In favor of these three arguments, recent high resolution (1/4 to 1/64
degree) simulations of the Atlantic were conducted using the MICOM model
(i.e., an isopycnal primitive equation model) and showed that the mean
circulation converges to a more and more realistic state with increasing
Reynolds number [Hulburt and Hogan, 2000]. The eddy-viscosity was lowered from 100
to 3 m2/s. The problem with this kind of experiment is that it is
difficult to distinguish which physical processes or technical details are
necessary to obtain the convergence with increasing Reynolds number. We
believe that one important distinction comes from the geometry.
Theoreticians typically focus on rectangular domains whereas primitive
equations models are generally run in more realistic geometries.
Irregular geometries may be sufficient by themselves to provide the
necessary source of eddies in order to get weaker and more realistic
circulations at high Reynolds number. An irregular geometry--especially
irregular along the western coastline where the currents are the
strongest--may also provide stronger interactions between geostrophic and
ageostrophic modes, and hence may facilitate a forward energy cascade.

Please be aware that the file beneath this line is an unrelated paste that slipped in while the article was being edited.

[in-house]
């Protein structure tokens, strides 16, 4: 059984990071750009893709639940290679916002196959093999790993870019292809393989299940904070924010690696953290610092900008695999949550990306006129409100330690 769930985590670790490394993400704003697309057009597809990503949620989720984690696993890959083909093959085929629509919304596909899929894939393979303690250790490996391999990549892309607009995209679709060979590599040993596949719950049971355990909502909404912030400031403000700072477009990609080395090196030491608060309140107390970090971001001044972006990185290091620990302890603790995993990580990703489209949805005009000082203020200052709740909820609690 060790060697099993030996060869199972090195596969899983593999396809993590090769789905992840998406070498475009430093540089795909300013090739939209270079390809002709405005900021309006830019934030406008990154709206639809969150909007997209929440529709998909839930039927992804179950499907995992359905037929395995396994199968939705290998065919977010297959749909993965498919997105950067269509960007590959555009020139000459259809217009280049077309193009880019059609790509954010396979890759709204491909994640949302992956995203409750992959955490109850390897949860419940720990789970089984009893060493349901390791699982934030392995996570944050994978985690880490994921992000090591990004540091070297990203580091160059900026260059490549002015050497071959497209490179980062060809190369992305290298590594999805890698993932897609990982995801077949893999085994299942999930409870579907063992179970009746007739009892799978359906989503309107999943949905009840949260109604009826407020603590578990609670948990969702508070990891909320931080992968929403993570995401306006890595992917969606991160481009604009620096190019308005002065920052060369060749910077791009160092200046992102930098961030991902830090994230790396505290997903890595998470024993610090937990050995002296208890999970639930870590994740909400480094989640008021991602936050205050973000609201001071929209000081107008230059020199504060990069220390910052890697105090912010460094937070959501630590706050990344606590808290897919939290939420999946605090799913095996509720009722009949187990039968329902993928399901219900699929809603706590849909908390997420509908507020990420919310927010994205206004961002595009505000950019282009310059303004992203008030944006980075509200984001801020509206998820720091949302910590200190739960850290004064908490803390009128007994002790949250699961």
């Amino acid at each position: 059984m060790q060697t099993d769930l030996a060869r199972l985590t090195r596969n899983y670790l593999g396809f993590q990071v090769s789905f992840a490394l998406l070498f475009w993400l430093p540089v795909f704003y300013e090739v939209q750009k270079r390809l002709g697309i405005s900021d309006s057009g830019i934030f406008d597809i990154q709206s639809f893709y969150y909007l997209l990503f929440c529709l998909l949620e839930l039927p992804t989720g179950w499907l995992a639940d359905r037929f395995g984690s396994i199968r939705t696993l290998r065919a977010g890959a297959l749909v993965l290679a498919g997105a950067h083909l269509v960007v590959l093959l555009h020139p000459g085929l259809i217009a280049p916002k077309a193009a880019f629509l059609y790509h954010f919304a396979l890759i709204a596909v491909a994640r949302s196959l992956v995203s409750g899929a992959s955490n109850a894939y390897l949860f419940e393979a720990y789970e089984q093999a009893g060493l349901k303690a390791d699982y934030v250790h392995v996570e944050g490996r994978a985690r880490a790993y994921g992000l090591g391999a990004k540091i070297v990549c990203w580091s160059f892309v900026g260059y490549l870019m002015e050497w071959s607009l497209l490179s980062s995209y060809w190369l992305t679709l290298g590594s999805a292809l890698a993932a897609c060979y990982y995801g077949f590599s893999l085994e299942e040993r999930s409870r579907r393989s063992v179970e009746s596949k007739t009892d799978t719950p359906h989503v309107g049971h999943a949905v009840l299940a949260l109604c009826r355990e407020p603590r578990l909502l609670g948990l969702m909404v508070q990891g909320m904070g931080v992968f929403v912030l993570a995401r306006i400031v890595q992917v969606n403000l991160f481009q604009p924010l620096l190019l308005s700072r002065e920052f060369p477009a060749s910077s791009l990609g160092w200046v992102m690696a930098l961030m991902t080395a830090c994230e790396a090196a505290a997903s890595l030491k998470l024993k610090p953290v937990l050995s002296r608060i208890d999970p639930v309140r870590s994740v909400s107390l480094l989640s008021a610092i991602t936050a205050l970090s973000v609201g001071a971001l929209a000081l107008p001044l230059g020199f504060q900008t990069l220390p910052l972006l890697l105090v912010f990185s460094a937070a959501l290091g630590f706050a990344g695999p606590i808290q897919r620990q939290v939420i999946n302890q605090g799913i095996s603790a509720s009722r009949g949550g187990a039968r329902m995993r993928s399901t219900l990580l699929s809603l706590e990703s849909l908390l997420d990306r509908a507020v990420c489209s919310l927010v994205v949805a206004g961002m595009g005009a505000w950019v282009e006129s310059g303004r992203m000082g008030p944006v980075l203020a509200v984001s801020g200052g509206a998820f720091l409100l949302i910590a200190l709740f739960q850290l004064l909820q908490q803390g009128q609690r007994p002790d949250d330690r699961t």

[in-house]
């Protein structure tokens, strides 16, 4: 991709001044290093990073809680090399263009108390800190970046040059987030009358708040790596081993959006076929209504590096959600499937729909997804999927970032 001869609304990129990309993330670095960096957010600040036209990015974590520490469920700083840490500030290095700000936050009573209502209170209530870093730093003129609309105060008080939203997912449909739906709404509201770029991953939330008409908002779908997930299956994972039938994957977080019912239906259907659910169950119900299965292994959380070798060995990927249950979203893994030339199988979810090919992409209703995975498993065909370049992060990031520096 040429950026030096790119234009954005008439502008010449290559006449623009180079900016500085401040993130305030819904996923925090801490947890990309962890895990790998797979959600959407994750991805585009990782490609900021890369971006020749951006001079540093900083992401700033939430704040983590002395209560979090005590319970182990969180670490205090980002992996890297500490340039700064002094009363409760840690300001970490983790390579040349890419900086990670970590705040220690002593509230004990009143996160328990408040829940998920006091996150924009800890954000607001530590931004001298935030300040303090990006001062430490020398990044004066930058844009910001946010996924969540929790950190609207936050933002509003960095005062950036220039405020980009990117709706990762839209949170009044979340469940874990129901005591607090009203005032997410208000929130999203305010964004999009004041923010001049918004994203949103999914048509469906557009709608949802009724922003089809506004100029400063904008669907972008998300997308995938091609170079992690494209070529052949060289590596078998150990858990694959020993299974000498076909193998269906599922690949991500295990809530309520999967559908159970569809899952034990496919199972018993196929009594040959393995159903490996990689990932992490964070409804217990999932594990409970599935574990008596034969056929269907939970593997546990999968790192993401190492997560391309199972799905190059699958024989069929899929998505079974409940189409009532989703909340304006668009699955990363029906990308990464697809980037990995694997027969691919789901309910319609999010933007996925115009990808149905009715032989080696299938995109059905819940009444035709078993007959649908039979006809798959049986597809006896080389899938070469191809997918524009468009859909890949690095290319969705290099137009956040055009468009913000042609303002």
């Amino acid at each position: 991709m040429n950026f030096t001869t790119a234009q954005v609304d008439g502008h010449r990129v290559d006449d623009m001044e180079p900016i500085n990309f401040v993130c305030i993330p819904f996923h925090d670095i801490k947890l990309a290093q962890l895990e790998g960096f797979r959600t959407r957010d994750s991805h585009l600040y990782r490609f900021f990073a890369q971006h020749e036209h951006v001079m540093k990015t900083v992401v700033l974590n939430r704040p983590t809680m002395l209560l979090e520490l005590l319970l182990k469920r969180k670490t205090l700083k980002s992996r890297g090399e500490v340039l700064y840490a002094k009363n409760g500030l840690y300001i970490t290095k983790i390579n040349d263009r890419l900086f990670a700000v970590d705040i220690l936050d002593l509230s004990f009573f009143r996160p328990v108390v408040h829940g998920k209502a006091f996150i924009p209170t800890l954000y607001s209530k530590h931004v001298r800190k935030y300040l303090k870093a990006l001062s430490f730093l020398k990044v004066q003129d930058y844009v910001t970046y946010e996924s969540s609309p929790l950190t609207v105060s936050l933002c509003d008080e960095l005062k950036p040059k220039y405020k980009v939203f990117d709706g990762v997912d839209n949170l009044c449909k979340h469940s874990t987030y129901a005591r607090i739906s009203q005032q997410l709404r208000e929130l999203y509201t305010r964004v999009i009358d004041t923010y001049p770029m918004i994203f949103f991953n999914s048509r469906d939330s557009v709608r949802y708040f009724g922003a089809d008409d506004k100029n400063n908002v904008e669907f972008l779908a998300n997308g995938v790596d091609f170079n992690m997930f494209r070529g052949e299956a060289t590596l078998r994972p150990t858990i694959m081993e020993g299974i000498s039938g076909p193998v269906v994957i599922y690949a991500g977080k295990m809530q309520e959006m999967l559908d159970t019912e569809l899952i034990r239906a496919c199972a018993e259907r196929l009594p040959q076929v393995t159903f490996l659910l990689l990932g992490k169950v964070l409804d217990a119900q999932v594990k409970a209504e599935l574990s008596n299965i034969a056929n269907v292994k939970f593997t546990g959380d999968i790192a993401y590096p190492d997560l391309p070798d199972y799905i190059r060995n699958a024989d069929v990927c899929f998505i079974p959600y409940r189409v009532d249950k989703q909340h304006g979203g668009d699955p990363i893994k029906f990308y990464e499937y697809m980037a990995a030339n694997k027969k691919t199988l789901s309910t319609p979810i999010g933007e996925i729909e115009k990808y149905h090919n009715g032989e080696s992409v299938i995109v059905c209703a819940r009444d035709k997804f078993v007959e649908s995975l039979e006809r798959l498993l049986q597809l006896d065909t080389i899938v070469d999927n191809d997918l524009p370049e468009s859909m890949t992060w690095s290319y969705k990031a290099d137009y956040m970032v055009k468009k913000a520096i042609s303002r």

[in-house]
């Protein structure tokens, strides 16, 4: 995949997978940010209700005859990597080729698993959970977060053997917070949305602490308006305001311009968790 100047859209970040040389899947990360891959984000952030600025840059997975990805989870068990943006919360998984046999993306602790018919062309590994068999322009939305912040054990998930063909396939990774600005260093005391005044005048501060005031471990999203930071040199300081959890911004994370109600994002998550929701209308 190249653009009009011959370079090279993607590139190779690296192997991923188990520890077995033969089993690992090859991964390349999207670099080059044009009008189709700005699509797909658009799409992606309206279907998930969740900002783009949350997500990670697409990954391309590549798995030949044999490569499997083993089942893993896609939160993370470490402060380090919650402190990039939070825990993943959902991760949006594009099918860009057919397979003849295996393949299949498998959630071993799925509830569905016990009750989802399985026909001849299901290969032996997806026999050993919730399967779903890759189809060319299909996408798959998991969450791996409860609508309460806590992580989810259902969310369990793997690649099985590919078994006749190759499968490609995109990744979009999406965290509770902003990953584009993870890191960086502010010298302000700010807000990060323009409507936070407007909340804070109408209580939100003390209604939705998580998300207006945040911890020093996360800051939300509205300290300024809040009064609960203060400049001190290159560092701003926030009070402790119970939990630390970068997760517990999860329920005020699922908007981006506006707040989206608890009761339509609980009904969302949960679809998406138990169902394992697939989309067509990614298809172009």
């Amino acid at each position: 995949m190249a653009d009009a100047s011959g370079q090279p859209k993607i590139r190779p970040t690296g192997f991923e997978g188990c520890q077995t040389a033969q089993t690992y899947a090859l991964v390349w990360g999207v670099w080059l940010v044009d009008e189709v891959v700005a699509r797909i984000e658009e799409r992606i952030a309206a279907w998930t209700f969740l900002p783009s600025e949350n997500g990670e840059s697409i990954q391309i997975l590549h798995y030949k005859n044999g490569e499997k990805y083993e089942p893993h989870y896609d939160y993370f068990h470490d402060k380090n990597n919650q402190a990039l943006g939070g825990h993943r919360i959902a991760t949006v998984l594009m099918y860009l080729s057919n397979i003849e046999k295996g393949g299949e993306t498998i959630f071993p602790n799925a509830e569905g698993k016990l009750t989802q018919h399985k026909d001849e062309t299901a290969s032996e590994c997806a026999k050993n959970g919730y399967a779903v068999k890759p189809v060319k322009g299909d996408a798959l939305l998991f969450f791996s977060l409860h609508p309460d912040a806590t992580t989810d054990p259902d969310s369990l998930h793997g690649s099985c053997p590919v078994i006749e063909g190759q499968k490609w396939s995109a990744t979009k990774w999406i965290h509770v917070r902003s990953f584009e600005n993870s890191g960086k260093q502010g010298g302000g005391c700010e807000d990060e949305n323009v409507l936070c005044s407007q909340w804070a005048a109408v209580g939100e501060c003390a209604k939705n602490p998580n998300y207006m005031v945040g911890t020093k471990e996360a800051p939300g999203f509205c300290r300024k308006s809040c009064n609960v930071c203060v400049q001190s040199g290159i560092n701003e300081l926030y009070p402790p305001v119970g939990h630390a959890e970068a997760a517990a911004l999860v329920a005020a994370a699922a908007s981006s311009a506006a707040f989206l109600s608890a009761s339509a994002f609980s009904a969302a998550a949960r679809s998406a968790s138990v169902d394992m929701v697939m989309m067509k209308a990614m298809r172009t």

The latter process is absent from idealized early experiments which are
based on the QG equation. Thus, the shallow water equations are a good
starting point for our investigation. Furthermore, we believe that having
irregular boundaries is more important than the choice on the type of
dynamical boundary conditions. In the context of the double gyre forcing
of the Munk problem, Scott and Straub scott98 show that the
increase in kinetic energy of non-symmetrical steady solutions and
solutions tends to level off as the Reynolds number increases for the two
boundary conditions. Therefore, the idealized double gyre experiment where
the wind input to the vorticity budget cancels may exhibit less
runaway. Contradictory evidence against inertial runaway has yet to be
found in single gyre circulations where the wind input of vorticity is
single signed. Therefore, we will conduct experiments using the free-slip
boundary condition since many evidences exist for a robust inertial
runaway under free-slip in rectangular basins. In fact, under the
free-slip boundary condition, irregular boundaries are the only way to
produce positive vorticity which is essential to the production of eddies.
The vorticity can be expressed using curvilinear coordinates following the
Get the PS or PDF version here